The Trump administration has claimed victory with a regulatory overhaul that gives accrediting agencies more flexibility in judging higher education providers, and the institutions more leeway in satisfying the accreditors.
After two months of formal negotiations with and among expert panels whose members the administration itself selected, the Education Department announced an agreement on the provisions, which also encourage more educational partnerships between colleges and employers.
The main accomplishment, however, may go beyond any of the individual provisions affecting higher education, and centre on the very fact that the administration and higher education leaders disproved concerns that they simply could not work together.
“We have restored faith in the process,” Diane Auer Jones, the principal deputy undersecretary of the Education Department, said in summarising the effort that began in January.
Rule-making is an esoteric process by which a presidential administration can write regulations, carrying the force of law, as long as they don’t contradict existing laws. The administration ultimately retains the right to impose such regulations, although it first must pursue a process of negotiating with interest groups it selects.
The process usually bogs down before any final agreement, and this effort was widely predicted to be headed for a similar fate, especially after the Trump administration outlined some fairly far-reaching goals.
Those initial objectives included scuttling the system of regional accrediting agencies – which are generally understood to offer a higher tier of review, and which typically exclude and thus discredit for-profit colleges.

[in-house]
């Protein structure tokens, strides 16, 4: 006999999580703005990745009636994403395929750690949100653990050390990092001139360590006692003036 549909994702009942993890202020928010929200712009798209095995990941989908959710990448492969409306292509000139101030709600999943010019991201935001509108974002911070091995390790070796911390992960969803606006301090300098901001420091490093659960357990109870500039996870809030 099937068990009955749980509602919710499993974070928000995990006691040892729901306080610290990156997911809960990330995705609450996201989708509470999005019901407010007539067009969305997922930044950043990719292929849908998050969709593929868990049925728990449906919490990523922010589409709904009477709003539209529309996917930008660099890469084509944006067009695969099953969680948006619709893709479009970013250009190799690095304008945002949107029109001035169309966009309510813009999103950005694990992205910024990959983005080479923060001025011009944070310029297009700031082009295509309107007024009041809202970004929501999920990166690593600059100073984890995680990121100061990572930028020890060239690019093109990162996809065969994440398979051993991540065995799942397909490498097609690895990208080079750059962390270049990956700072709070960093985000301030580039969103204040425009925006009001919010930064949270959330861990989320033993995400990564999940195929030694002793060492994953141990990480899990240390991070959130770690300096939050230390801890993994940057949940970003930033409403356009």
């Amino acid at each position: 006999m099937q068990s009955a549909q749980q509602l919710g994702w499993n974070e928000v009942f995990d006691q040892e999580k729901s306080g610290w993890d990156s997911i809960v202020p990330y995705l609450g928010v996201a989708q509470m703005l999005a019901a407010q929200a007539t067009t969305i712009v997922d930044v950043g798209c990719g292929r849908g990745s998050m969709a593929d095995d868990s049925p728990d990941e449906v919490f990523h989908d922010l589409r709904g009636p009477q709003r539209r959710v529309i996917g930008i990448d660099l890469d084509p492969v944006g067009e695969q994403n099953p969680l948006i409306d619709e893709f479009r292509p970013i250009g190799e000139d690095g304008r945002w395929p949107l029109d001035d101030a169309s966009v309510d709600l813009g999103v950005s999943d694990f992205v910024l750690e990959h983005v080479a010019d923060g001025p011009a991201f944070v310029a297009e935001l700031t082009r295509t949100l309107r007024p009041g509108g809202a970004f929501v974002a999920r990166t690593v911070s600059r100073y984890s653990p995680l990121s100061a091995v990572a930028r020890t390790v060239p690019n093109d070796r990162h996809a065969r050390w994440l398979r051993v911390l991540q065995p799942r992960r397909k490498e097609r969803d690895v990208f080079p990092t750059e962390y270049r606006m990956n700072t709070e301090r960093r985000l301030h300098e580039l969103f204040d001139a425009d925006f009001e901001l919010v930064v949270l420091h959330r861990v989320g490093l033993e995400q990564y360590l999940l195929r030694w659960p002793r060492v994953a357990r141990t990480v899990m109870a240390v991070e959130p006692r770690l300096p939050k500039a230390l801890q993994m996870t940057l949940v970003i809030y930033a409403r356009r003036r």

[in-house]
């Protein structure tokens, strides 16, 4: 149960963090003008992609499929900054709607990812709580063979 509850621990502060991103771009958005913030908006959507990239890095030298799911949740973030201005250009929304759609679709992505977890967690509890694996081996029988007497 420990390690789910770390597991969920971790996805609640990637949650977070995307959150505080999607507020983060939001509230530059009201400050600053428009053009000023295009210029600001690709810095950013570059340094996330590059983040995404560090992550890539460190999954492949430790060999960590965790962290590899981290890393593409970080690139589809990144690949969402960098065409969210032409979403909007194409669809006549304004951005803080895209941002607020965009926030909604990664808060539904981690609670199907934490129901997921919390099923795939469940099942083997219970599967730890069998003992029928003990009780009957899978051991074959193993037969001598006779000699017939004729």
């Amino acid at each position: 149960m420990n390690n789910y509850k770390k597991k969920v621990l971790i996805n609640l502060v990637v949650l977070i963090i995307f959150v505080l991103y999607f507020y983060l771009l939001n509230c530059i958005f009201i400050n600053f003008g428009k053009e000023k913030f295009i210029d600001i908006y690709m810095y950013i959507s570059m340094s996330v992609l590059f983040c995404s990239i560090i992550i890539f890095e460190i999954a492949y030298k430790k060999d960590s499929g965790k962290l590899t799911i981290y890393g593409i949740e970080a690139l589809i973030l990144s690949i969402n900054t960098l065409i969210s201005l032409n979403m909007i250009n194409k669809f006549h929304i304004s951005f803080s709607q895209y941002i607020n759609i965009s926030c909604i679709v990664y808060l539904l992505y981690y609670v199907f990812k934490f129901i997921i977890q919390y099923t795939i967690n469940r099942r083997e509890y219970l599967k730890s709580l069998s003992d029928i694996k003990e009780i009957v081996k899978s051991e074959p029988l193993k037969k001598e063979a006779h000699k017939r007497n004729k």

The administration also tried to boost for for-profit colleges by putting pressure on traditional institutions to accept credits from their transferring students.
The consensus on the new regulatory language that the administration is celebrating was largely a result of it abandoning such “very provocative” ideas in the negotiating session, said Terry Hartle, the senior vice-president for government and public affairs at the American Council on Education, the main US higher education lobby group.
“They were willing to modify their proposals,” Dr Hartle said, “so long as they ended up with something that allowed them to say they moved in the direction that they wanted to go.”
Regulatory language in the final package largely pushes the accrediting agencies – which must approve colleges for their students to be eligible for federal tuition aid – to be more tolerant of variations in institutional approaches.
The administration has pushed that idea of tolerance as a means of helping colleges implement new teaching approaches, often involving online content or non-traditional student schedules.
The changes also double, to four years, the amount of time that a college found out of compliance with an accreditor’s standards is given to fix the matter.
While colleges and higher education experts welcomed the flexibility, some raised concern that accreditation standards could grow too lax. The concern was exacerbated, some said, by the sense that negotiators devoted more attention to fighting off more extreme administration proposals than to examining the details and implications of the language that did get approved.
The current rule-making process still needs several more months of formal reviews. If that phase is completed in time for a final product to be published by November, the new rules would take effect in July 2020.
Congress, however, is actively working to write a comprehensive set of new laws addressing virtually all of the topics covered in the new regulations. Higher education experts give lawmakers low odds of success on their pathway before the 2020 presidential election.
The Education Department has initiated several other rule-making efforts, including one still under way – and subject to heavy criticism – that would change the processes by which campuses handle allegations of sexual assault.